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Atlanta Ballet's Valentine's Day Roméo et Juliette ideal for lovers of dance

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The Atlanta Ballet’s production of Jean-Christophe Maillot’s Roméo et Juliette opened Friday night at the Cobb Energy Performing Arts Centre. As part of the 2013-14 season this version of Shakespeare’s ill-fated love story is appropriately timed to coincide with Valentine’s Day.

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Maillot’s version of the most poignant of Shakespeare’s tragedies provides a stripped down, contemporary, white paneled backdrop on stage ensuring that only the music, lighting and the dancers’ performances can convey the raw emotions and atmosphere of the story. This production excels, particularly in the orchestra’s interpretation of the music and the dancers performance providing the audience with an evocative, emotional rendition of theatre’s most renowned love story.

Led by guest conductor Ari Pelto, the Atlanta Ballet Orchestra’s performance of Prokofiev’s score, rises and falls, accelerates and slows the tempo and guides the dancers on stage wonderfully creating tension and evoking passion throughout the three act performance.

The roles of Roméo and Juliette are wonderfully interpreted by Christian Clark and Alessa Rogers. Both convey an appropriate level of youthful wide-eyed innocence and subsequent infatuation of their first love, both in their dance and their facial expressions.

The performances of Clark and Rogers would carry the show because of the prominence of their characters and their performances but the wonderful aspect of the Atlanta Ballet’s production is that the other roles are wonderfully danced and the quality of those performances complements the title roles.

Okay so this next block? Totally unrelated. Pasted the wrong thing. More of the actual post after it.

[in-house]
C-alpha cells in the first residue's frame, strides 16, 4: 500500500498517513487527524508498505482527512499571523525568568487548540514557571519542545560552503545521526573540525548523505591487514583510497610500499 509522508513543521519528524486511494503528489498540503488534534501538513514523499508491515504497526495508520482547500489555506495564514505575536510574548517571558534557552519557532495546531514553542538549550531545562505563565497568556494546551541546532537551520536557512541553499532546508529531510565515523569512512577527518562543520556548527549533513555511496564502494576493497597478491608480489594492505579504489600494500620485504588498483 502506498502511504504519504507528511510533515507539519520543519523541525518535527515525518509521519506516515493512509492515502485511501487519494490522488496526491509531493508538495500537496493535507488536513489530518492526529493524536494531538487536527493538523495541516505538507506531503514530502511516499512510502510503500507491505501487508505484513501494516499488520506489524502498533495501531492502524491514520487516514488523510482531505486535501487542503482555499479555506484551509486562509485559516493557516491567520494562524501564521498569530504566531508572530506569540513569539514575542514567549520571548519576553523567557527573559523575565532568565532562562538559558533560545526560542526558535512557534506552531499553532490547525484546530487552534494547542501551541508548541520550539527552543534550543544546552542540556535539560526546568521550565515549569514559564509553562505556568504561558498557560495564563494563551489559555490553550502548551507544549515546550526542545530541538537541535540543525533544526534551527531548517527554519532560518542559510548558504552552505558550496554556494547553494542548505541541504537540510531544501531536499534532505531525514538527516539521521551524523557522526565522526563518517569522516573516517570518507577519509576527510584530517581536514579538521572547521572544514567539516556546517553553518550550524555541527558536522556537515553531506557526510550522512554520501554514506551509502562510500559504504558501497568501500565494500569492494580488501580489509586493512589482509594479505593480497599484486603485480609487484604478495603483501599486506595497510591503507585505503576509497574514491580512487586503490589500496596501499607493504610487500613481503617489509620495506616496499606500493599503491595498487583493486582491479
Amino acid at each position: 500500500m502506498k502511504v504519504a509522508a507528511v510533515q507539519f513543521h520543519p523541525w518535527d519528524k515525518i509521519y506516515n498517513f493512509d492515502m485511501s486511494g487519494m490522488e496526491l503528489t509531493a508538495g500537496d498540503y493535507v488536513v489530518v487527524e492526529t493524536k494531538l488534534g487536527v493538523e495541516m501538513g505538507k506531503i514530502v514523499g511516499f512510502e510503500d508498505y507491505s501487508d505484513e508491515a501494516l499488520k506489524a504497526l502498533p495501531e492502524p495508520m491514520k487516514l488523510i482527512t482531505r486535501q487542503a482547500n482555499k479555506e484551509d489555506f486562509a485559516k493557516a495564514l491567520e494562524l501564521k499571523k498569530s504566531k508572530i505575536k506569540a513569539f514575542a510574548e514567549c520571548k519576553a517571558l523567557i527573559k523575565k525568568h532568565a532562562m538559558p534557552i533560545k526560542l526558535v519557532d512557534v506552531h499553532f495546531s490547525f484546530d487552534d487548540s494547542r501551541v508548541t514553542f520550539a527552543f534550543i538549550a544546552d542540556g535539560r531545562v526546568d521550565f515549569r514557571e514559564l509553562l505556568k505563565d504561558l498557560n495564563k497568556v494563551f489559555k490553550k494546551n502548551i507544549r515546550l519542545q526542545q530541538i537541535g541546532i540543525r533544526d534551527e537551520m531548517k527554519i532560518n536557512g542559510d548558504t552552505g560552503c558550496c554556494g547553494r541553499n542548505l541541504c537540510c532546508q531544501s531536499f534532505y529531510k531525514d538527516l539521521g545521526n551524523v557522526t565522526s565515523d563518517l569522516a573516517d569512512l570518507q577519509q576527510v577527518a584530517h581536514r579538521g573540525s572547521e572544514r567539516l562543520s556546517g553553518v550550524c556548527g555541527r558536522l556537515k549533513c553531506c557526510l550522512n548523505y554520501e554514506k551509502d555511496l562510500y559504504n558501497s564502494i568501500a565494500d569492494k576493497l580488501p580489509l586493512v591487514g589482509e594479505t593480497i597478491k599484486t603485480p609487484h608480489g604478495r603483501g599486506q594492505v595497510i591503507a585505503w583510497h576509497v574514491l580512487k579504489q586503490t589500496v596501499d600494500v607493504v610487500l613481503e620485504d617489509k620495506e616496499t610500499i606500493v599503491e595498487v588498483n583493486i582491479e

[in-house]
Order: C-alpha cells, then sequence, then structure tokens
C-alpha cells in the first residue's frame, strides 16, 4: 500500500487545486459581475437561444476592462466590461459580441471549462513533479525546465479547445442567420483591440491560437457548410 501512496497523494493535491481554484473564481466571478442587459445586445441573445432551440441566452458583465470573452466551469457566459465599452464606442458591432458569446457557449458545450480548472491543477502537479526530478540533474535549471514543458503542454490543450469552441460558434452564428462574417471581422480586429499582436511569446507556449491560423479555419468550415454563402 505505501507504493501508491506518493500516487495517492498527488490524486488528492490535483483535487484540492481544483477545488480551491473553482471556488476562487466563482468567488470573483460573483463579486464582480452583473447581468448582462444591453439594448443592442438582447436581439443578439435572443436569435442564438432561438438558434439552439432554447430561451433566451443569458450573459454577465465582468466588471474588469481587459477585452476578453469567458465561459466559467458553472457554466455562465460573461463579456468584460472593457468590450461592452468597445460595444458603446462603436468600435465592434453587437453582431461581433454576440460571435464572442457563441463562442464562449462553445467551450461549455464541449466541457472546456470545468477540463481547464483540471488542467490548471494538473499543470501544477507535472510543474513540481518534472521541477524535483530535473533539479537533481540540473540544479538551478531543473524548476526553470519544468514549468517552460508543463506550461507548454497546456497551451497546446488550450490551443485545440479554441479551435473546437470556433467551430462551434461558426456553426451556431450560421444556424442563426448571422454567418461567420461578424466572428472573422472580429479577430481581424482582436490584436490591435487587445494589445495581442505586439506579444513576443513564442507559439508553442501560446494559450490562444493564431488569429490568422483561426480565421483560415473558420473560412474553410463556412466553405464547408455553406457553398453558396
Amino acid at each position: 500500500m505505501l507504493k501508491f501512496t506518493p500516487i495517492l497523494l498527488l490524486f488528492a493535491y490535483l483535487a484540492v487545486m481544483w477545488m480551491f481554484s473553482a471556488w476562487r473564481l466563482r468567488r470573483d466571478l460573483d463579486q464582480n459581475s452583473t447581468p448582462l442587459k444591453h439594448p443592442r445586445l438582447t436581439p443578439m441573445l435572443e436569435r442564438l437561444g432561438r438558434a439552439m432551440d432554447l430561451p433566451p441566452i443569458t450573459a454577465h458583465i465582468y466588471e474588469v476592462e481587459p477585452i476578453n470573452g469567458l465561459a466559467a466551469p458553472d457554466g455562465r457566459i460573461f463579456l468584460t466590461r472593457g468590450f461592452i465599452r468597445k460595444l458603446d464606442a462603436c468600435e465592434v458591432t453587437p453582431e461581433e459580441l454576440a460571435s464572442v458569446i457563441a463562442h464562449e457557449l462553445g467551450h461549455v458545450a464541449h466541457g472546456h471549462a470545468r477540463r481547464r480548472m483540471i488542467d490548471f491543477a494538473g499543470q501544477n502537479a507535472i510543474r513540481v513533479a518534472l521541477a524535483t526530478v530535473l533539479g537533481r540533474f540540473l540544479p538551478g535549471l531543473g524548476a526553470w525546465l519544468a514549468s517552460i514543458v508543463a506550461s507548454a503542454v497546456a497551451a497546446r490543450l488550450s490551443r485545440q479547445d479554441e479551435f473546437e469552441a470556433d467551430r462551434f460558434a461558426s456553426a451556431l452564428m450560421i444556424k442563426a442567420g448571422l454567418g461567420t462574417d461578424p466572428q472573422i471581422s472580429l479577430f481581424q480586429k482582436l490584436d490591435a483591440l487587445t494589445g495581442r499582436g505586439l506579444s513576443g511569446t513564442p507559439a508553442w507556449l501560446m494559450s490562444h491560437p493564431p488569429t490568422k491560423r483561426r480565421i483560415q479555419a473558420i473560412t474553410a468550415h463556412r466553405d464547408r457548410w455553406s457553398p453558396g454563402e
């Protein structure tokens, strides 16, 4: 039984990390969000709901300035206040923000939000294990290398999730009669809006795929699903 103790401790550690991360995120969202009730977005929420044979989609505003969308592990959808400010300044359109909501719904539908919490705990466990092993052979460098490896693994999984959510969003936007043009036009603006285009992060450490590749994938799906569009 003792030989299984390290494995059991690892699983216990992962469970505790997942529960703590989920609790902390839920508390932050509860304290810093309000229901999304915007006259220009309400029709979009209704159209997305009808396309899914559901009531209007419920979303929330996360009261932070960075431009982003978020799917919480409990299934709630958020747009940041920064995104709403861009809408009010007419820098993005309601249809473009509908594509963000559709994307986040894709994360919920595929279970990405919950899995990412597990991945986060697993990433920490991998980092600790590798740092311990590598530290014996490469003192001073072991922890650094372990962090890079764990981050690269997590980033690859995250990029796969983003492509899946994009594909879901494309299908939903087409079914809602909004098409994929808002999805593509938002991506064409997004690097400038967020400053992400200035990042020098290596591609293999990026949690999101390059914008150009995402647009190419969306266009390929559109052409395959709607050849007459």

Shakespeare's play thrives on the conflict of the Montagues and Capulets and this ballet does so too but there are other contradictions too.

Mercutio is Romeo’s best friend and counterpoint. As tender and innocent as Romeo is, Mercutio is playfully bawdy and this personality comes through time and again with Heath Gill’s excellent interpretation.

The "villainous" Capulet family are dressed in black and are perfectly characterized by the matriarch Lady Capulet, played by Christine Winkler with the perfect blend of animosity toward the Montagues and stern affection for Juliette. Jonah Hooper as Tybalt is deserving of credit as the primary Capulet protagonist and eventual killer of Mercutio.

Friar Laurence is a central character in the story providing the young lovers moral support, counsel, subsequently marrying them late in the second act. At the same time there is a darker side to the friar’s personality that comes through, time and again, in Welker’s performance. Fitting that the show ends with Friar Lawrence’s remorse as he stands over the lifeless lovers.

While the dance is important it is apparent that just as significant are the facial expressions and the hand motions of the principals. The mimes provided by Roméo, Juliette, and to a similar degree by Mercutio and Lady Capulet add significantly to the story but it is the gestures of Friar Laurence become a integral, telling, part of the story.

Overall Jean Christophe Maillot's Roméo et Juliette is an enthralling and captivating ballet and the Atlanta Ballet's production does the story, and Maillot's interpretation of it, wonderful justice.

The ballet continues through the 15th with tickets still available for both the afternoon and evening performances. Check www.atlantaballet.com for availability and pricing. Goldstar is offering discounted tickets for the performance on February 13 at https://www.goldstar.com/events/atlanta-ga/romeo-et-juliette

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